Josh Steinberg

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I think that sort of thing is what Moore is best at, showing people in their day to day lives and allowing the inherent contradictions to reveal themselves. He can extract the point from people if he wants, but he’s at his best when he just allows his subjects to paint that picture themselves.
 
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TravisR

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I saw this movie in theaters when it opened in 2002, and then again when the original MGM DVD came out in 2003 - but I hadn't revisited it since. What I had forgotten was how funny many parts of the movie are. Moore has a comedian's sense of rhythm and timing and knows when to throw in a joke or a bit of sarcasm or an ironic clip to lighten the mood. I remembered the movie being pretty grim (except for the animated sequence in the middle) but I was surprised at how many moments I had forgotten that just made me laugh out loud, and where it seemed clear that that was the intent.
Yeah, Moore is funny as usual which keeps the movie from being unwatchably sad but the things that depress me are really depressing.
 

t1g3r5fan

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I still remember seeing this movie in my senior year of high school in my College Writing course (the movie had already been out for several years at that point). I'll have to pick up a copy either during this or the next Criterion sale.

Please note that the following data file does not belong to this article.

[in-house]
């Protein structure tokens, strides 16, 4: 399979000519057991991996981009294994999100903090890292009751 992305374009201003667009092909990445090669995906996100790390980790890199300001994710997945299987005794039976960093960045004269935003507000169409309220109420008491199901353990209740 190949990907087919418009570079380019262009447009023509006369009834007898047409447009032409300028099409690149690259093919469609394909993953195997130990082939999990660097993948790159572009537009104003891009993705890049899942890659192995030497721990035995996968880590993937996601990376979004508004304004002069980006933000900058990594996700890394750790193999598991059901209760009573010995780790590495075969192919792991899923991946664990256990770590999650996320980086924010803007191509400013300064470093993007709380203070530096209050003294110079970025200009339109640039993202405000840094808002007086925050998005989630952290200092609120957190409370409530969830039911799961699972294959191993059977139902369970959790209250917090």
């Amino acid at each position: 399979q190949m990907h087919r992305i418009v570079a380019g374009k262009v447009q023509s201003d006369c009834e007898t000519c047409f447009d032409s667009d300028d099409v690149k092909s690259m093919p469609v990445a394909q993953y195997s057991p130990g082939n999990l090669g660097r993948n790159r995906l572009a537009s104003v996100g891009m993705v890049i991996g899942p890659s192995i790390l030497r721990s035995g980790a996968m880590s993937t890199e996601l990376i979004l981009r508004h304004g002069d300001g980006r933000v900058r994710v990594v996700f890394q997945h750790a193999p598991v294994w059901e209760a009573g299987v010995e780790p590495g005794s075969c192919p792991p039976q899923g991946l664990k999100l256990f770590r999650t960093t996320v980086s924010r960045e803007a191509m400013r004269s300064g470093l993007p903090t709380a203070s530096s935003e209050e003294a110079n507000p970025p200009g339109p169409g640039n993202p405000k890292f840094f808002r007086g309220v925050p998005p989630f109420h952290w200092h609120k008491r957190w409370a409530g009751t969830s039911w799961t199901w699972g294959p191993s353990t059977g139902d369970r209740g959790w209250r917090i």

Colin Jacobson

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The most memorable image to me from the film as I remember (and one that resonates as profoundly today as it did then), is when he interviews a father of a Columbine student at his workplace... and the man is talking about his inability to fathom where these 'kids' are getting these destructive or ideas of killing and causing death from.... and he's standing in front of an ICBM missile at his workplace, which is a weapon designed to fly thousands of miles and kill hundreds of thousands of people. And he works at this plant that builds them. And he can't understand where this sense of kids thinking about killing comes from.
I get that, but I think that's a metaphor stretched to the brink. Yes, at heart we all understand missiles intend to kill, but in reality, they're a pretty abstract concept.

Guns are tangible. We see gun violence in the news, in movies, on TV, etc. and have a concrete grasp of the damage they do.

But an ICBM? That's more abstract. While we get the massive harm they can cause, there's not the day-to-day "real world" connection there.

Moore wants us to connect the missile factory in Colorado with the proliferation of violence, but I think that's an incredible stretch. I think there's about a 0.01% chance the missile factory did anything to "cause" the Columbine shooting...
 

Colin Jacobson

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Yeah, Moore is funny as usual which keeps the movie from being unwatchably sad but the things that depress me are really depressing.
Moore is clearly bright and clever and can be insightful, but dear God, his self-absorbed smugness gets old.

Sure, he can be self-deprecating at times, but he usually seems intent on showing that he's the smartest person in the room, and that gets old.